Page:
Brain-selective estrogen therapy for menopausal hot flushes in an advanced translational animal model

  • Prokai, Laszlo (CoPI)

Project Details


ABSTRACT Menopause is an inevitable stage in normal human aging, affecting the quality of life of millions of women all over the world. Menopausal symptoms including hot flushes, sleep disorders, depression/anxiety, decline in cognitive function (Alzheimer?s disease is more prevalent in women and linked to estrogen), cardiovascular disease, genitourinary conditions, and osteoporosis. These symptoms have been shown to be causally linked to a sharp decline in circulating sex steroid concentrations after menopause. While men have similar decline in sex hormones, andropause symptoms are usually infrequent and mild. Consequently, menopausal symptoms are of considerably more pressing medical concern in elderly women than andropause in elderly men. Thus, this proposal focuses on women?s health and improved therapies for menopause. The most immediate and patient reported ?unbearable? symptom of the menopause are hot flushes, which cause not only physical discomfort but also negatively impact mood, behavior and general quality of life. Among current treatments of hot flushes, only estrogen therapy (ET) and hormone therapy (HT, estrogens and progestins) have satisfactory efficacy. Although ET/HT prevents hot flushes, they have unwanted side effects in the periphery, including the stimulation of the uterus and breast leading to a significantly increased cancer risk in these organs. Although there have been extensive efforts to develop safer estrogens, the lack of animal model(s) that naturally recapitulate the symptoms and pathophysiology of human menopause has had a tremendous negative impact on the success of this effort. Only humans and our close mammalian cousins exhibit menopausal hot flush symptoms in normal aging or with ovariectomy. However, the most commonly utilized model for thermoregulation is rodent, which is limited for translational drug discovery with human menopause as rodents do not normally flush and do not sweat. We developed an old-world advanced translational animal model which undergoes a menopausal process that is hormonally identical to that of human women. We show that ovariectomy induces hot flushes that are exacerbated by niacin and nearly eliminated by estrogen therapy. This also involved development of novel use of non-invasive thermal imaging to detect these events, alleviating the need for older train-and-restrain models used in this species for hot flush research in the past. Using this model, we propose to test a novel estrogen prodrug therapy using 10?,17?-dihydroxyestra-1,4-dien-3-one (DHED). DHED has ideal properties for a translational therapy for hot flushes. In the prodrug form it is highly shelf-stable at room temperature, can be taken orally, has no peripheral bioactive properties in the prodrug form and it is selectively converted to estrogen only in the brain, resulting in no peripheral side effects on uterus/breast. We propose a comprehensive testing of the pharmacological effectiveness of DHED to treat hot flushes in our advanced translational model as a key step to human clinical trials.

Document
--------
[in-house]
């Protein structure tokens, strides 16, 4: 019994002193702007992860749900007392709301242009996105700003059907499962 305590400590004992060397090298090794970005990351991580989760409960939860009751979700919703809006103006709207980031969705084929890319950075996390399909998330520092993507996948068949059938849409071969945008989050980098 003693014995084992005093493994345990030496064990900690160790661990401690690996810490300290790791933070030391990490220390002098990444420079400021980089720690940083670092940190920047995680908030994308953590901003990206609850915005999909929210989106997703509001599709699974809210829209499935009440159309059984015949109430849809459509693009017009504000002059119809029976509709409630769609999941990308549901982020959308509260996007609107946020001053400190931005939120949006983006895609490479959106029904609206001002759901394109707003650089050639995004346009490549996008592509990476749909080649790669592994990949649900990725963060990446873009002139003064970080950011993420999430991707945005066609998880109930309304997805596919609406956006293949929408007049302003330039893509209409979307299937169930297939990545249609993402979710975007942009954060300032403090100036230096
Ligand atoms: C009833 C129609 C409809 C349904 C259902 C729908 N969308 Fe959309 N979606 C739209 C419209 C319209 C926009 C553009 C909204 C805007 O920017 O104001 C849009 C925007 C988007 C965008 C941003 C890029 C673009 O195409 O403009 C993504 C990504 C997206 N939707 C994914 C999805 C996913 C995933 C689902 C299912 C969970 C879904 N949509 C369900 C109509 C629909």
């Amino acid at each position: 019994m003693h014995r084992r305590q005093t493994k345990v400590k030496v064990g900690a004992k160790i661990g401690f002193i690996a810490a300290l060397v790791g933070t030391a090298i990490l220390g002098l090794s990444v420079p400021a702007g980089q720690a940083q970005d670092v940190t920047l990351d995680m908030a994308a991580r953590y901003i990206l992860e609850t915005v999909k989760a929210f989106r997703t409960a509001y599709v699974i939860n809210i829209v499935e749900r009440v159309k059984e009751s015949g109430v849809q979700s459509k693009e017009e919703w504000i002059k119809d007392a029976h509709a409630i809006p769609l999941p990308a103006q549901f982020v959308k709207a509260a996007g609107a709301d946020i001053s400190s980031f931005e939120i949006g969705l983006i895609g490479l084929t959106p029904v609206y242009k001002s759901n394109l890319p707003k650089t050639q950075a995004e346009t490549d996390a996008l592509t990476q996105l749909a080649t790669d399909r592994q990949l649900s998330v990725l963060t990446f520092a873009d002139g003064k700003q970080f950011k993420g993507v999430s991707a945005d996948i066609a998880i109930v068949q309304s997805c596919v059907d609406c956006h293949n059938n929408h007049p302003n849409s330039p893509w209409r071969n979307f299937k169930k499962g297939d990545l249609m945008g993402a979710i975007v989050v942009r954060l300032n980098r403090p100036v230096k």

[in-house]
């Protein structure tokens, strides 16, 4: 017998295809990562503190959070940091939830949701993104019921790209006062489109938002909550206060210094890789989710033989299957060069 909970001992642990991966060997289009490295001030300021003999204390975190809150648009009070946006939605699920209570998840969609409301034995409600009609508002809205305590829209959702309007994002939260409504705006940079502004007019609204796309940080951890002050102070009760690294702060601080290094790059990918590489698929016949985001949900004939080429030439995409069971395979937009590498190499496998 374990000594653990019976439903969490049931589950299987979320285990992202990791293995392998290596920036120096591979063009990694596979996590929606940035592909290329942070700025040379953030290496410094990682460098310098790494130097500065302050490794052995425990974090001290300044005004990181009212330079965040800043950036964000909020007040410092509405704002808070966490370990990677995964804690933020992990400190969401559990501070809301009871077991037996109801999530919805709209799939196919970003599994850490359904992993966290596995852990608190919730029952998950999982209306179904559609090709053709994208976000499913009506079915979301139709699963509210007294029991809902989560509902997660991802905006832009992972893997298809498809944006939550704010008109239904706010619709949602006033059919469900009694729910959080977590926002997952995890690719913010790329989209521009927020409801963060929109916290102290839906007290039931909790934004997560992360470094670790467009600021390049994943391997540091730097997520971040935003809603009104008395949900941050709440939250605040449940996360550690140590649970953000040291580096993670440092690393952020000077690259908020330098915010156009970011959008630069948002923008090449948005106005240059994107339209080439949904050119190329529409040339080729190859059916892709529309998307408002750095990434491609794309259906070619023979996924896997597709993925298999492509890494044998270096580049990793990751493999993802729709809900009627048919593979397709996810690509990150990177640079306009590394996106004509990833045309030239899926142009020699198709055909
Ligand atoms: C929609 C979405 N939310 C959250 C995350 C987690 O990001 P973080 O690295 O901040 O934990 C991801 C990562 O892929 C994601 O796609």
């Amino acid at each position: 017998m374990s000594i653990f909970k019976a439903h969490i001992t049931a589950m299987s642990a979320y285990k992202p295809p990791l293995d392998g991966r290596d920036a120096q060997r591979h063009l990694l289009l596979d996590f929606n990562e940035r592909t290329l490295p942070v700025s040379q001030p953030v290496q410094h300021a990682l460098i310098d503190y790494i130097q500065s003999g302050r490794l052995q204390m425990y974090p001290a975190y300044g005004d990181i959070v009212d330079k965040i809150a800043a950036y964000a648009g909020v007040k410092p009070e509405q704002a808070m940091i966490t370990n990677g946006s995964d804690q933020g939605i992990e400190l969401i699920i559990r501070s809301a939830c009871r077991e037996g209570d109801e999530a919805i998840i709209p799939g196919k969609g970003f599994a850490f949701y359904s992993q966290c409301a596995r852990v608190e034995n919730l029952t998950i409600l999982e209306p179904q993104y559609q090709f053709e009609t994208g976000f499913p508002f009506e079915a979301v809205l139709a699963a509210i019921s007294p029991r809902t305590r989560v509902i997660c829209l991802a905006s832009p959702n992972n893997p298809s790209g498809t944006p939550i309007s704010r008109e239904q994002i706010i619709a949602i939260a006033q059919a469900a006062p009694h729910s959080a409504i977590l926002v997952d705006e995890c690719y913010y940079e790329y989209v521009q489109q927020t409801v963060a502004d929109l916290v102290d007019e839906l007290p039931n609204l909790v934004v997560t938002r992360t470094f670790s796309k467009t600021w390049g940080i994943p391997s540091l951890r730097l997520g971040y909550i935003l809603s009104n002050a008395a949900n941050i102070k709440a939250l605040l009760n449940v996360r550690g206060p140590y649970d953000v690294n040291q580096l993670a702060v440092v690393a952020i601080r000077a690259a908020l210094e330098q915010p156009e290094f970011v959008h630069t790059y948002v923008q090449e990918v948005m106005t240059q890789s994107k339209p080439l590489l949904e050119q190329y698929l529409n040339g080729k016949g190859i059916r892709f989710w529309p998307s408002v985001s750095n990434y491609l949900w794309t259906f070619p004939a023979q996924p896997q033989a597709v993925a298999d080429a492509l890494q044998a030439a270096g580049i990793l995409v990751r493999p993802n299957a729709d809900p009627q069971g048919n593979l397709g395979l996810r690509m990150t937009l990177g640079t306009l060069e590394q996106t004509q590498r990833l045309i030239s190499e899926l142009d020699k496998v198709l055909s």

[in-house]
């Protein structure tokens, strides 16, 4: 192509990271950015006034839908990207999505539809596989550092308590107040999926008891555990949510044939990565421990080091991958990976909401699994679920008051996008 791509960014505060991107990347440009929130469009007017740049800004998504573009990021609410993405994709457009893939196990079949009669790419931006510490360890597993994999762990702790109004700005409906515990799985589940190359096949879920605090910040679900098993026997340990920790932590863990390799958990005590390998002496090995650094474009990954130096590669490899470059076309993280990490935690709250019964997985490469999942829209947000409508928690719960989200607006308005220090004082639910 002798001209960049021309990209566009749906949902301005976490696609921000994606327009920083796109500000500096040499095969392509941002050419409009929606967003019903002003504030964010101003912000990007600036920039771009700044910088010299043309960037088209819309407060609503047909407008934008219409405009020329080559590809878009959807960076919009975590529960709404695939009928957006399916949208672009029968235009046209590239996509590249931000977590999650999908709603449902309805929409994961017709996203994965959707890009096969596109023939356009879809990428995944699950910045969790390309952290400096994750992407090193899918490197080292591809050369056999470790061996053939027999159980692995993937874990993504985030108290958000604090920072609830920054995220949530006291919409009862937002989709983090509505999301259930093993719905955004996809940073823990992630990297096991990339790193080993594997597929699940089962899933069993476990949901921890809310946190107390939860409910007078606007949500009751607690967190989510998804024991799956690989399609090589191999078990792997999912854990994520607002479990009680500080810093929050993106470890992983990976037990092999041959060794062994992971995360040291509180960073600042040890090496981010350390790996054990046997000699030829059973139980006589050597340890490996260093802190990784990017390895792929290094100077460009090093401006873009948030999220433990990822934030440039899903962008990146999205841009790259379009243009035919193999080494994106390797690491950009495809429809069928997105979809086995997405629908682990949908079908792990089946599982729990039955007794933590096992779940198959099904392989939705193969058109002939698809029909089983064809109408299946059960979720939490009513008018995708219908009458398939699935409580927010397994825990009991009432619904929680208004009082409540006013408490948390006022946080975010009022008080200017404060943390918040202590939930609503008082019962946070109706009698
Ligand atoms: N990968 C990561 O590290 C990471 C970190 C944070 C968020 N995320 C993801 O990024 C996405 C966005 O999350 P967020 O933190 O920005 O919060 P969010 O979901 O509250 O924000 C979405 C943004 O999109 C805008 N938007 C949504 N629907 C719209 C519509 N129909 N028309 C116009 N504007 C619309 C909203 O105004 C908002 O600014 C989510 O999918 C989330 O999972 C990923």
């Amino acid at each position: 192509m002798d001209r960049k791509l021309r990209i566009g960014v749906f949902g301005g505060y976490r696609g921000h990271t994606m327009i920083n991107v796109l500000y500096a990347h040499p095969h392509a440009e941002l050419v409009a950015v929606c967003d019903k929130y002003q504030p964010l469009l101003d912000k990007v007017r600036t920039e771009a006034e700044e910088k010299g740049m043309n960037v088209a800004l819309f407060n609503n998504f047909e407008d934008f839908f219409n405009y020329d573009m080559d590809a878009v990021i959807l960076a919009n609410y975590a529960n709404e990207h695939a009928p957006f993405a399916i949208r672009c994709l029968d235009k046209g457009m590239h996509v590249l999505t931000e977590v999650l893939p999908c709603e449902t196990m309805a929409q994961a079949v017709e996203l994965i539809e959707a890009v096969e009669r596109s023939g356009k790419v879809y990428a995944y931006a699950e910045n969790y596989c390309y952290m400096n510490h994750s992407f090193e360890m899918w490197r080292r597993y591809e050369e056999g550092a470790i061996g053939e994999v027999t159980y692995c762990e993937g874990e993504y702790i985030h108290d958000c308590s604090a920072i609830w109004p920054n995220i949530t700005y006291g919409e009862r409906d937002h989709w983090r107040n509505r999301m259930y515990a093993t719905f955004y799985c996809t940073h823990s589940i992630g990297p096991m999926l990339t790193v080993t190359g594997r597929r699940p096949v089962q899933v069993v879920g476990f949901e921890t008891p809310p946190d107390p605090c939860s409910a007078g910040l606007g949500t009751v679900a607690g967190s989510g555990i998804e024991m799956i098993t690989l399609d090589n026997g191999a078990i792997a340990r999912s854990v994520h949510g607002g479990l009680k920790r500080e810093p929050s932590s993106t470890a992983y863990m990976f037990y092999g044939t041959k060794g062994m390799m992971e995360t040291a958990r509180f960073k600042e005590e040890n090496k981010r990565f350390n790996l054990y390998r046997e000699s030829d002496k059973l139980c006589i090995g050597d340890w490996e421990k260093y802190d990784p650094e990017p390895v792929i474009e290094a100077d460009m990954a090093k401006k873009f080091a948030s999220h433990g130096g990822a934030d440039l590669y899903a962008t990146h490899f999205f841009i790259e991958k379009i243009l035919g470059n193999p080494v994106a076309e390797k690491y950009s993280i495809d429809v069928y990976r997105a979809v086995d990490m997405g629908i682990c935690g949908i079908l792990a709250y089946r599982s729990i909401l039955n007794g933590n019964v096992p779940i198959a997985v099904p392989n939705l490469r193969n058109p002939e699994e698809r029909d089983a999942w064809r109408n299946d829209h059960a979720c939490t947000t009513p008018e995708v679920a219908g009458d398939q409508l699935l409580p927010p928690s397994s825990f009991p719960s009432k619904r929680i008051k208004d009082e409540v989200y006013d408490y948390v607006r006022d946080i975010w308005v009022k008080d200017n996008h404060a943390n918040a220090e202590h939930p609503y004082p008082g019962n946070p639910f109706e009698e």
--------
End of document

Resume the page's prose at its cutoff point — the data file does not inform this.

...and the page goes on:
Effective start/end date15/01/2131/12/21


  • National Institute on Aging


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